Seventy-two years ago this week, the nations of the world adopted the Universal Declaration of Human Rights, forever enshrining the lessons of two world wars. An iconic American leader, Eleanor Roosevelt, led this global effort, chairing the negotiation of a document that reflects the best of American leadership: a search for shared values, celebration of the dignity of human life, freedom from government interference with life and liberty, promotion of basic civil and political rights and the promise of equality and non-discrimination.

To think of what Roosevelt would see today. For four long years, Donald Trump has turned his back on these values. He has harmed Americans, frustrated our allies, and ignored those who most need American support worldwide. He has shown disdain for the children kept in cages along our southern border, attacked the democratic role of a free press, damaged our right to free and fair elections and discriminated on the basis of religion, race, ethnicity and gender.

While people protest for their rights worldwide, online and off, it is time for the United States to recommit to the basic norms of democratic life embedded in the Universal Declaration.

But a simple return to an imagined world of pre-Trump human rights is not enough.

The United States is, for instance, likely to seek to return to the United Nations Human Rights Council, the central human rights body of the UN system, but with what objectives? We can challenge the opponents of human rights, but with what message? We can support human rights activists at home and abroad, but with what tools?

American recommitment to human rights must work for the world and for the people of the United States. It should rest on  three basic pillars, meant for an era much different from the post-war period that produced the Universal Declaration in 1948.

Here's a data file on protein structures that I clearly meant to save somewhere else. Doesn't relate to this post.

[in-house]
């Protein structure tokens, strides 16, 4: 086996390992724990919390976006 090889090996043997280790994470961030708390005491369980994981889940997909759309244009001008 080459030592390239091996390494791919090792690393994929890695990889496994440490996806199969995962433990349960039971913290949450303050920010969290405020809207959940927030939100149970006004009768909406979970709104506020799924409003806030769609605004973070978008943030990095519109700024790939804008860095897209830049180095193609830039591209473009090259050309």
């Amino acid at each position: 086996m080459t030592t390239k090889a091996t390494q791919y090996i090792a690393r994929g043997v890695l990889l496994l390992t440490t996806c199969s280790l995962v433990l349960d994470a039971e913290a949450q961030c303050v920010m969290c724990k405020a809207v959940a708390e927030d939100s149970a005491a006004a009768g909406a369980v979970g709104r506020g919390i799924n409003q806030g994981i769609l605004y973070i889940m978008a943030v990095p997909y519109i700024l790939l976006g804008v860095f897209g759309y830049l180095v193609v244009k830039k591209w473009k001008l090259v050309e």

First, leadership. There is no doubt that the United States must join the world as an advocate for and protector of fundamental rights. Human rights values are American values, too. We should rejoin the Human Rights Council with a renewed fight to improve it—first by preventing the world’s most egregious human rights violators from ascending to Council leadership, and then by isolating Council members who ignore the principles of the Universal Declaration.

America’s global leadership has also suffered from decades of rejection of the basic human rights treaties that protect women, children, people with disabilities and other marginalized groups. Finally ratifying those treaties would reflect our aspirations and our interests in restoring American leadership.

Second, we need a human rights agenda for the digital age. The internet has brought massive human rights opportunities for people worldwide—the chance to engage across borders, to access vast amounts of information, to organize protest and to advocate for their rights without the need for a billionaire’s megaphone.

But the digital age has also wrought undeniable damage to things we as Americans, and the world community, hold dear. Governments (including ours) have abused the tools of surveillance to damage the pillars of democratic life. Authoritarians use the internet to criminalize opposition and dissent.

Massive companies often put their business models before human rights, taking over the public square worldwide but failing to manage it to protect public institutions, the concept of truth, and, most importantly, individuals from harassment, hate and violence.

Our approach to human rights should recognize that governments are the most consequential abusers of rights, but they are not the only threat. Companies – and not only technology companies, and certainly not only American ones – need to be held to fundamental standards, through democratic processes, so that they respect the human rights everyone deserves.

Finally, let’s recommit to a central place for economic rights, the “freedom from want” that Eleanor’s husband, President Franklin D. Roosevelt, proclaimed nearly eighty years ago. Americans naturally speak the language of civil and political rights—FDR’s first freedom was freedom of speech and expression—even if we do not always practice them perfectly.

The Universal Declaration proclaims the importance of economic rights. In keeping with the declaration, we must pursue an agenda, both at home and abroad,  that protects against the unfairness, extreme poverty, and inhumane treatment caused by corruption, concentrations of wealth, and capture of political processes.

As we celebrate the achievement of Eleanor Roosevelt and those who crafted the Universal Declaration of Human Rights, we should recognize this simple truth: for the United States to restore its place in the global community, we must uphold the fundamental rights of all Americans, and do our part to support and defend those rights around the world.

Photo by Jean-Marc Ferré